GDPR and the Currency of Trust
Well, GDPR hasn’t been the datapocalypse some made it out to be, has it?
About this time last year, everyone was worried about the upcoming GDPR deadline; vendors flooded the market with fear-laden headlines. Spreading the idea that if you weren’t compliant by May 25th, you would face fines in the millions of Euros. These vendors were urging customers to spend lots of money to avoid these fines (buy my software; buy my services; buy both!). Personally, I’ve never felt that scaring customers into buying things was the right way to do business (“Kids, clean up your room or there’s no dessert, tonight!”). But there is a positive pay-off to good Information Governance and to complying with a regulation like GDPR.
So where does that leave us 6 months after its enforcement?
The Trust Factor Not the Fear Factor
Getting to the point where an organization is GDPR-compliant means having some sort of Information Governance strategy in place, and that’s what we’ve been encouraging our partners and customers to focus on (“Kids, clean up your room so you can find stuff when you’re looking for it!”).
Full and transparent disclosure, here: at NetGovern we develop, market, and sell software that helps customers with their Information Governance initiatives, namely making sense of all their unstructured data (files, emails, etc.), so of course it’s rewarding when partners and customers buy into our vision and leverage our solutions to solve their problems. It’s why we exist. But we’ve also tried to focus on educating about the WHY of good Information Governance strategy. It just makes good business sense and builds trust, which is the fundamental currency of business. Customers generally buy from people they trust. No trust, no business. Or, at the very least, business without relationships, and how sustainable is that?
GDPR - The Challenge of Getting Started
In the past year, I’ve been fortunate enough to have many conversations with partners and customers, and there’s almost always a common thread: the challenge of getting started. “Where and how do I start? This is too big a job, we’ve got so much data.” Inevitably, this brings to mind the famous quote by the ancient Chinese philosopher Lao-Tsu: “A journey of a thousand miles must begin with a single step.” Looking out at a thousand-mile road is a scary thing; looking down at your feet and taking that first step... not so much.
The Currency of Trust as a Basic Business Principle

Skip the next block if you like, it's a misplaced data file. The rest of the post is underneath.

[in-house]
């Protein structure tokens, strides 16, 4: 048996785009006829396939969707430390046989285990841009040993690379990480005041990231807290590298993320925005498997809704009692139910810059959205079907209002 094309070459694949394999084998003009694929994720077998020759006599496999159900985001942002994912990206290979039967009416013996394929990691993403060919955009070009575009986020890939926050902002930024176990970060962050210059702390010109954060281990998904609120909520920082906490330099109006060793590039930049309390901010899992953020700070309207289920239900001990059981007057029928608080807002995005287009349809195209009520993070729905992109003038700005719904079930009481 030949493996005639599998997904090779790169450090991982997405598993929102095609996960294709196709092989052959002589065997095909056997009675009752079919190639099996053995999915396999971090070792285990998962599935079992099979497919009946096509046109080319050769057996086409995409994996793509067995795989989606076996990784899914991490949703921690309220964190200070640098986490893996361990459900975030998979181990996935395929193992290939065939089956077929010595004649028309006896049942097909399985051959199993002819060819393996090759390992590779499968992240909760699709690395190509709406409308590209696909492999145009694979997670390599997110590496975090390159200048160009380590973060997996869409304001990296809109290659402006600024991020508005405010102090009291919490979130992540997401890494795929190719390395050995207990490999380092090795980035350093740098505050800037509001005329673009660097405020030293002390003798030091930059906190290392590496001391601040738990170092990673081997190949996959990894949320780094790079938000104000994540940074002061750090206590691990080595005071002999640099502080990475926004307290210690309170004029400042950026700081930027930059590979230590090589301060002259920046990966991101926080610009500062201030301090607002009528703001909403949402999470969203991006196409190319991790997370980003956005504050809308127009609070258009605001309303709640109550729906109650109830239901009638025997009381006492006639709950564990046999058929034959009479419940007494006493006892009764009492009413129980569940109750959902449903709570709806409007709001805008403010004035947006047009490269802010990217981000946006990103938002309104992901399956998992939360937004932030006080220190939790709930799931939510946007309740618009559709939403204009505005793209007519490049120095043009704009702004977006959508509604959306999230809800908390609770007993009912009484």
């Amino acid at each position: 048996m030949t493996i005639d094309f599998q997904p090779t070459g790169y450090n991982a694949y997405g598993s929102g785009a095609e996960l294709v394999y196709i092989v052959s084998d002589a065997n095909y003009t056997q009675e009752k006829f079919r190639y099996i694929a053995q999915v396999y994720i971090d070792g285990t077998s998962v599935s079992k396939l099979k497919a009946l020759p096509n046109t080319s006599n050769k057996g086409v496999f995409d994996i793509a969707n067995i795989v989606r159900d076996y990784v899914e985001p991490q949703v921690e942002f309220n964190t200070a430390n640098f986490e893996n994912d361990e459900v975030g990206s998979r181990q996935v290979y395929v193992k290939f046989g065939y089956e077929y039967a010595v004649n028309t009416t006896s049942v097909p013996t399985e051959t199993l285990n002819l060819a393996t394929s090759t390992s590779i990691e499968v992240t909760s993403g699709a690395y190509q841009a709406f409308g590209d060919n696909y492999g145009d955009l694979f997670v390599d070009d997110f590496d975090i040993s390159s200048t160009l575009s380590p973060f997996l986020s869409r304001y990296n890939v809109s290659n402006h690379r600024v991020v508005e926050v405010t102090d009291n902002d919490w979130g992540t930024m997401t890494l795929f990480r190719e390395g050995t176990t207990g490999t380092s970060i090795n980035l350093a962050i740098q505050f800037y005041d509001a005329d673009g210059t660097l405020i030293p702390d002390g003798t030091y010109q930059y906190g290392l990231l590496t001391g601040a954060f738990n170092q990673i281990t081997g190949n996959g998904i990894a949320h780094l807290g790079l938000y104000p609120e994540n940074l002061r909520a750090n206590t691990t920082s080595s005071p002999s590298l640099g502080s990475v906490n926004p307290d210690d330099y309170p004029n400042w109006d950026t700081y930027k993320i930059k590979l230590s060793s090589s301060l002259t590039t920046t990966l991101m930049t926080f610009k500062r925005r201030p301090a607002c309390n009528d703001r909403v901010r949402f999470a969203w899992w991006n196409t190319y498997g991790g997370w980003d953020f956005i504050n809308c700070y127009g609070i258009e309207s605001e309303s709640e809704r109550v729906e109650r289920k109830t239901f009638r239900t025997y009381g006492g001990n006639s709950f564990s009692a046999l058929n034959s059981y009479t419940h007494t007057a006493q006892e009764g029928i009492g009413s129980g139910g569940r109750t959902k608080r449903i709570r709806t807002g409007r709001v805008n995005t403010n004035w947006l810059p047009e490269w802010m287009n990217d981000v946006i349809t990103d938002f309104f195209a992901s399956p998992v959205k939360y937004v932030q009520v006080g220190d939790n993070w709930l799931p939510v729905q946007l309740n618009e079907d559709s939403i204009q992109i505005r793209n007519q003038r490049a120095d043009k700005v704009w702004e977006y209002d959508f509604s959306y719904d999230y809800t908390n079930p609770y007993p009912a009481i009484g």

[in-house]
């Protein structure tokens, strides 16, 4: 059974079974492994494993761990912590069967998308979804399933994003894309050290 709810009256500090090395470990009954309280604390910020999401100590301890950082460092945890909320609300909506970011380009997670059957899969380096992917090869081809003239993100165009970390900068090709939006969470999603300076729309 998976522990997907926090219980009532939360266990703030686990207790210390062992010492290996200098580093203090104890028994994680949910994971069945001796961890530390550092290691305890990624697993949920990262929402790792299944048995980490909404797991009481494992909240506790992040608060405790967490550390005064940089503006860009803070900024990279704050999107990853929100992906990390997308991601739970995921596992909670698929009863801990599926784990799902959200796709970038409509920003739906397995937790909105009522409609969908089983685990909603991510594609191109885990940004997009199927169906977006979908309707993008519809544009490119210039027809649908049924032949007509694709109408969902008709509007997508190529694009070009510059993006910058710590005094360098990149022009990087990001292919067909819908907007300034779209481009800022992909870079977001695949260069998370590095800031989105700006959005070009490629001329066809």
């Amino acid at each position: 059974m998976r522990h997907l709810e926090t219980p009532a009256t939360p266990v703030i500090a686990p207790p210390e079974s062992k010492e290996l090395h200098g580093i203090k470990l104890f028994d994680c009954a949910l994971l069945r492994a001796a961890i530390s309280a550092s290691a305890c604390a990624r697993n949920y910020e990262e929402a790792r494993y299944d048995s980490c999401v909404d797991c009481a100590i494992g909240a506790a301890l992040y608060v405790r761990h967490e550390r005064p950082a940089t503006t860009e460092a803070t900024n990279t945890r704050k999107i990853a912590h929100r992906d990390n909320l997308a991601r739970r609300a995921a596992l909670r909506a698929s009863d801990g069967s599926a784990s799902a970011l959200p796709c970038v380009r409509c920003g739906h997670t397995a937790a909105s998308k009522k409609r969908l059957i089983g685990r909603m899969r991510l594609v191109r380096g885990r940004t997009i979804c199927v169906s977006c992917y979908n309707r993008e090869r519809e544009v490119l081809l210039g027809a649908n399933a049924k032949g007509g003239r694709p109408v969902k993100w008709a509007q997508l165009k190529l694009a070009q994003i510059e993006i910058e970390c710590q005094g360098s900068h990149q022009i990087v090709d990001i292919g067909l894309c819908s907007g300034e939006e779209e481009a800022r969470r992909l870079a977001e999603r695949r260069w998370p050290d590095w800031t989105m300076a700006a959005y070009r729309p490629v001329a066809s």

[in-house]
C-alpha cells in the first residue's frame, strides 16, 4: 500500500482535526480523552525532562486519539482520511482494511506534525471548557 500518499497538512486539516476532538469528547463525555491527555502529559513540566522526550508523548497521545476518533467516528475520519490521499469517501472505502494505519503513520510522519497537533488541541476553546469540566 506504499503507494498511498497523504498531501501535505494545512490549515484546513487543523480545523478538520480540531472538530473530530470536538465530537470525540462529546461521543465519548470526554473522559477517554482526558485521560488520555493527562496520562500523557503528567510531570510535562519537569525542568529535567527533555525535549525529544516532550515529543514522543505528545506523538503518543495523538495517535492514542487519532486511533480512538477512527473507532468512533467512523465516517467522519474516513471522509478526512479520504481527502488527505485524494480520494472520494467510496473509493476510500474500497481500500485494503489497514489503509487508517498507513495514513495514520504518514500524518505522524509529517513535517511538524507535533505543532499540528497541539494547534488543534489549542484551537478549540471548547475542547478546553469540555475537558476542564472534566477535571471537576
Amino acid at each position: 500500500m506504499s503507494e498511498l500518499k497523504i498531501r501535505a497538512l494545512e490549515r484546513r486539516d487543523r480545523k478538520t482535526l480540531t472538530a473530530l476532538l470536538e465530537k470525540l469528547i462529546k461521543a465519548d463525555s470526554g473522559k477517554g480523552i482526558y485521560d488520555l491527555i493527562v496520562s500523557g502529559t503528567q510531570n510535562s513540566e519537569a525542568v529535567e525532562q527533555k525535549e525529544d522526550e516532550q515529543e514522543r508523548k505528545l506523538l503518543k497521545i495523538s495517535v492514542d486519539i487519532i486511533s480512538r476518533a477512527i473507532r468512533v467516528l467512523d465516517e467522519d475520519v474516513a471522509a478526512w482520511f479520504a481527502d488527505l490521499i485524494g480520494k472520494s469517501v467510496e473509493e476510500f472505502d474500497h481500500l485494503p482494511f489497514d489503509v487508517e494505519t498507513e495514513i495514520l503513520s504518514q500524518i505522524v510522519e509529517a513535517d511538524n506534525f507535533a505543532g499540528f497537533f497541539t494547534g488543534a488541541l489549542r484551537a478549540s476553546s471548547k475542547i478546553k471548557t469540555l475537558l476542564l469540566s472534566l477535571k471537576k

No organization should be scared by GDPR, or by any other data privacy regulations. There is certainly some external pressure on organizations to comply with these regulations, especially in certain industries, but that shouldn’t be the main driver. Too many companies have been treating their customers’ information simply as “data”, to be used in marketing, profiling, and to drive additional sales. There’s nothing wrong with this – I’d rather have products and services targeted at me that are meaningful to my interests. I would argue, however, that there should be a more basic business principle at work here, which I’ve alluded to above. Customer data should be treated as the currency of trust that it is; it should be considered the most precious and sacred asset that a company has.
I certainly don’t mind providing my personal information to companies and organizations with whom I deal, but there is an implicit understanding involved when I provide that information – I have faith that they will be responsible and accountable for that data. When they aren’t, there’s a huge loss of trust, and it may take a long time to earn it back. I’ve stayed at Marriott hotels, in the past…
GDPR - 6-Month Report Card
So, back to GDPR: where are we after more than six months? Progress is being made; breaches are being reported under the new regulations (that’s a good thing), but no huge fines have been imposed as of yet. If anything, it is forcing organizations to start thinking about what’s in their data, how it can affect their customers, and how they can mitigate the risk of anything happening to that data.
And that is also a good thing.